The effective rate so that was the interest rate in play when it was issued.

The maturity date, so it's two years, and the balance.

Now, the balance is bigger than the principal, in this case.

'because the principal's in Euros, and it's translated into dollars.

So let's look at one that's in dollars.

There's a medium term note with a one billion dollar principal amount.

So a note is sort of like a bond.

Still plays.

Pays coupon payments, but, but not at long term.

US dollar, fixed interest rate means the interest rate doesn't change over

the life of the bond.

We've got the affective rate, and notice that the balance.

Is increasing between 2011 and 2012, and it's at a point where

it's below the principal amount.

So what that tells is that this note was issued at a discount.

So was issued where the effect interest rate,

the market rate was above the coupon rate.

And so the market paid less than $1 billion.

The proceeds were a discount, so what's been happening is every year this, balance

has been increasing towards one billion, which is where it's going to get in 2016.

And we can see that with this medium term note that's 850 million.

That and the balance is increased up to 850 million and

sure enough it's due in 2013.

So the discount has been eliminated through that interest expense and

cash journal entry that we do where we plug bonds payable.

And so now we're getting to the point where it's maturing, and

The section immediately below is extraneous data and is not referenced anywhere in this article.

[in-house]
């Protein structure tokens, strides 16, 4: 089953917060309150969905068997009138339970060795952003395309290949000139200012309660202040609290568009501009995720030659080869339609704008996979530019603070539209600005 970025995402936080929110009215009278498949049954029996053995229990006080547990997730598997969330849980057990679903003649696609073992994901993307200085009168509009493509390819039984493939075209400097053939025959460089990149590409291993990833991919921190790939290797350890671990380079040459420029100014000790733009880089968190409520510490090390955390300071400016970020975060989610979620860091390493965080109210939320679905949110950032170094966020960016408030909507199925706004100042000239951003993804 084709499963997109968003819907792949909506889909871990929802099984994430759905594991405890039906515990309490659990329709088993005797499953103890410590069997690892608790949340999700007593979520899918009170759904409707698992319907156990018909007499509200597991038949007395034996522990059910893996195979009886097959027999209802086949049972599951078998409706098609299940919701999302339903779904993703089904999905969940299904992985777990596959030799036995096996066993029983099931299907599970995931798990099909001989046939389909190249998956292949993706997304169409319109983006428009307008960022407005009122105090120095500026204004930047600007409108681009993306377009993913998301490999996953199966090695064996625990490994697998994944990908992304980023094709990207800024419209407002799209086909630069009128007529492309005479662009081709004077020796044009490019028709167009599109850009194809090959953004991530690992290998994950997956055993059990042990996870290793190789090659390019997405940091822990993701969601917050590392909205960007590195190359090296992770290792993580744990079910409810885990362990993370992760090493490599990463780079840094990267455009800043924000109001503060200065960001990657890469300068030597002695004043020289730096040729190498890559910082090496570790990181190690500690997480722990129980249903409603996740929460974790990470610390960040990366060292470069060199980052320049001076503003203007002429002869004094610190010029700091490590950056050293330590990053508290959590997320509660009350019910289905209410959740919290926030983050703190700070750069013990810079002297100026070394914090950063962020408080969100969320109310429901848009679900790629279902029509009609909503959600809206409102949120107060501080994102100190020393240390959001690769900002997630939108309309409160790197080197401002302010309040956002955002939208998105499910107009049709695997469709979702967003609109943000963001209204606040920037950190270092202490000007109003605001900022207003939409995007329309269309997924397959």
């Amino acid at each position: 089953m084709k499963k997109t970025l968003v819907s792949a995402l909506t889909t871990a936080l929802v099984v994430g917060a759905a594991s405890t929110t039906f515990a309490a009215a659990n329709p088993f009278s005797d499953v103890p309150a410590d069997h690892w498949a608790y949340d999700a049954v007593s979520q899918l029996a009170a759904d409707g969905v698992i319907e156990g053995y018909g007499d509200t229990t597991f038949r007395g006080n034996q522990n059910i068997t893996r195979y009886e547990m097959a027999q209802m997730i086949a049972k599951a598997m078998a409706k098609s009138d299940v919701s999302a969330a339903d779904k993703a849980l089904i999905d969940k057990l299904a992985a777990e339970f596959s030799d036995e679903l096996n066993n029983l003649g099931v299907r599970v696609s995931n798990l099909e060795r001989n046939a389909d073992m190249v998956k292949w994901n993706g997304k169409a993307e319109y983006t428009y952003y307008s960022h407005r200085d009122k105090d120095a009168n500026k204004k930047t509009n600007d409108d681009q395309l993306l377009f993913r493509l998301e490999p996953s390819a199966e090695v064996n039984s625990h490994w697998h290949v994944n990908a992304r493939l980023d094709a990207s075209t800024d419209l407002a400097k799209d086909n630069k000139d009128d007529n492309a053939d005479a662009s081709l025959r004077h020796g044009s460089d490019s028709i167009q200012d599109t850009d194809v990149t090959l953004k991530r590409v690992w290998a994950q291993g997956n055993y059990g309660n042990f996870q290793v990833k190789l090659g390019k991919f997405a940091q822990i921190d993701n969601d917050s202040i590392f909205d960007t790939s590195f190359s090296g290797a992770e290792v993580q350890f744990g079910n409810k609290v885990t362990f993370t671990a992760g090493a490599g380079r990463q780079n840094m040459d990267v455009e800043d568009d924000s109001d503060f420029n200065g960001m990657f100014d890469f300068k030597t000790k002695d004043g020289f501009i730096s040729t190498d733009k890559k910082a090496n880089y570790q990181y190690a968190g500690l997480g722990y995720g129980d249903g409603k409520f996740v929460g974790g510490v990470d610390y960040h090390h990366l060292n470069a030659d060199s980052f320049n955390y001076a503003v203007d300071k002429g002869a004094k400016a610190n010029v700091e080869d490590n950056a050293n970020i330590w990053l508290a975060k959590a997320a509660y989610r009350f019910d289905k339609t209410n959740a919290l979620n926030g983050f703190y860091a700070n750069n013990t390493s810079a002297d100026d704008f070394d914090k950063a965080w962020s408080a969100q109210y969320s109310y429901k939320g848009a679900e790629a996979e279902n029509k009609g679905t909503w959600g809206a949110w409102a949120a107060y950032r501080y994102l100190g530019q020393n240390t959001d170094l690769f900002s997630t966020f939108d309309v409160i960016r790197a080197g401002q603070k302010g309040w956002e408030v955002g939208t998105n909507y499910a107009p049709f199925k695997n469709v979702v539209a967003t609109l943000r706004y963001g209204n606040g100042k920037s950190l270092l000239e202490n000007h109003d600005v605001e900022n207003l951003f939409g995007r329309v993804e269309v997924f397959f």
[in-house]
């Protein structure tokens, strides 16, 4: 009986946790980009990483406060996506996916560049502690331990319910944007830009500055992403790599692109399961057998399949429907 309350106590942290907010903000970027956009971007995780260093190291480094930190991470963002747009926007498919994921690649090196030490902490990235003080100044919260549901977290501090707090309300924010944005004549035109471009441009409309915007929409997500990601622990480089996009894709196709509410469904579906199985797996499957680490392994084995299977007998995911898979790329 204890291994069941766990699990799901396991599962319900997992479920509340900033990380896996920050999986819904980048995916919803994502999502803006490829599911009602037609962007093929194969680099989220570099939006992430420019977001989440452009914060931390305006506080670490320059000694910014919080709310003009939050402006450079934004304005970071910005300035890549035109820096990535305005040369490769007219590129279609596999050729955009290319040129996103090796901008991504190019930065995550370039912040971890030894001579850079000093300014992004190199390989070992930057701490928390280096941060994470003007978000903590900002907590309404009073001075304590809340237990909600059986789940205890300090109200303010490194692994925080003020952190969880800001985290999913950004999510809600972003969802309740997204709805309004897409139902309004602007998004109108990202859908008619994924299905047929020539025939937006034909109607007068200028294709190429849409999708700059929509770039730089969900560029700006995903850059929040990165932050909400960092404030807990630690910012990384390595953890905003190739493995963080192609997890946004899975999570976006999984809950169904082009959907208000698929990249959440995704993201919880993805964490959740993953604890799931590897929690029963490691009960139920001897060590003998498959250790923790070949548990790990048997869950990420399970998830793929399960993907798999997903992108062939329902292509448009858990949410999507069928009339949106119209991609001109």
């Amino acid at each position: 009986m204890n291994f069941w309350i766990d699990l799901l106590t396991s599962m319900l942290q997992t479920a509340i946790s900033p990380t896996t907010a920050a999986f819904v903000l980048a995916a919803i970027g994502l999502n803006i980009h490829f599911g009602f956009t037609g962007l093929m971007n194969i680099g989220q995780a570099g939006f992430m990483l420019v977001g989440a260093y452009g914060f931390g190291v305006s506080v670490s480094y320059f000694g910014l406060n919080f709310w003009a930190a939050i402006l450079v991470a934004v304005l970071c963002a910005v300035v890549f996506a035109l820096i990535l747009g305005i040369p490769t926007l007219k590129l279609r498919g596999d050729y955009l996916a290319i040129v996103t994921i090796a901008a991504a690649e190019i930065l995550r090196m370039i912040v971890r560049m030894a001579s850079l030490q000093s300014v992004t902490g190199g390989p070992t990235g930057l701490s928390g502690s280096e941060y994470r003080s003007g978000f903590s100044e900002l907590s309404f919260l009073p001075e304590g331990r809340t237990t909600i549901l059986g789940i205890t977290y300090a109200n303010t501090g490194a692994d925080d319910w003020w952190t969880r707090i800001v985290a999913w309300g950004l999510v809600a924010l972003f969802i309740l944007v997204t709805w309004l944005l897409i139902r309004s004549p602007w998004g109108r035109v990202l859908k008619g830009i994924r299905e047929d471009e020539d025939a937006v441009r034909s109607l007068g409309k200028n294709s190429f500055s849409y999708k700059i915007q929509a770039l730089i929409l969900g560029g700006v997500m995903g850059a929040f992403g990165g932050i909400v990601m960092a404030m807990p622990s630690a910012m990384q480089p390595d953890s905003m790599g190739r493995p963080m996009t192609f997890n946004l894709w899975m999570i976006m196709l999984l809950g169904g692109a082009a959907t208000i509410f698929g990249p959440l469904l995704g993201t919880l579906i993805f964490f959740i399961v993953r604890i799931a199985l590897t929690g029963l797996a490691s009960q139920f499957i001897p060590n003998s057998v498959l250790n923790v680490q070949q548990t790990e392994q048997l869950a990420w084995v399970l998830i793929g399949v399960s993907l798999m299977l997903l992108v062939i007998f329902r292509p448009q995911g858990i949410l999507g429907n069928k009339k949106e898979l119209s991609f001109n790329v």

the balance is at 850 which is the principal amount.

So you can go down and

look at the different debt issuances that are summarized here.

All the long term debt that comes due in

the next year is summarized in the current portion of long term debt.

And then the rest of it will go into the long-term debt

section of the balance sheet.

And then down below there's some more interest more information on

short-term borrowings, weighted average borrowing weight, rates.

So it's about 3.9 1% short term, 3.16% long term.

Maturity so debt is coming due in the next few years.

How much are they going to have to pay, and

then various other information on their.

Debt portfolio.

So I'll be honest with you here.

I typically do not spend a lot of time looking at this footnote.

The information here is a lot more relevant to corporate finance issues.

So how the company is managing its capital structure through borrowing activities,

and my bias is always trying to use accounting information to

assess managers' performance and operating the company.

Not in financing it.

But if you are interested in those issues, I would strongly suggest our

Coursera course on corporate finance, An Introduction to Corporate Finance, where

you can dig into these issues more than I can, as someone who's not a finance guy.

And not terribly interested in debt financing.

Sorry.

so to find information on operating leases we need to

go to a footnote called commitment and contingencies.

And this is where you would find it in any an report.

There's always a note.

On contingencies these are things that are sort of like liabilities.

They're, they're contractual obligations but they haven't met the definition of

a liability and so they're not on the balance sheet, and so

here's where 3M reports their operating leases.

So we can see their rent expense was about 300 million in 2012.

Just to give you a sense for how much of their.

Incoming cash flows is going towards renting property plant and equipment.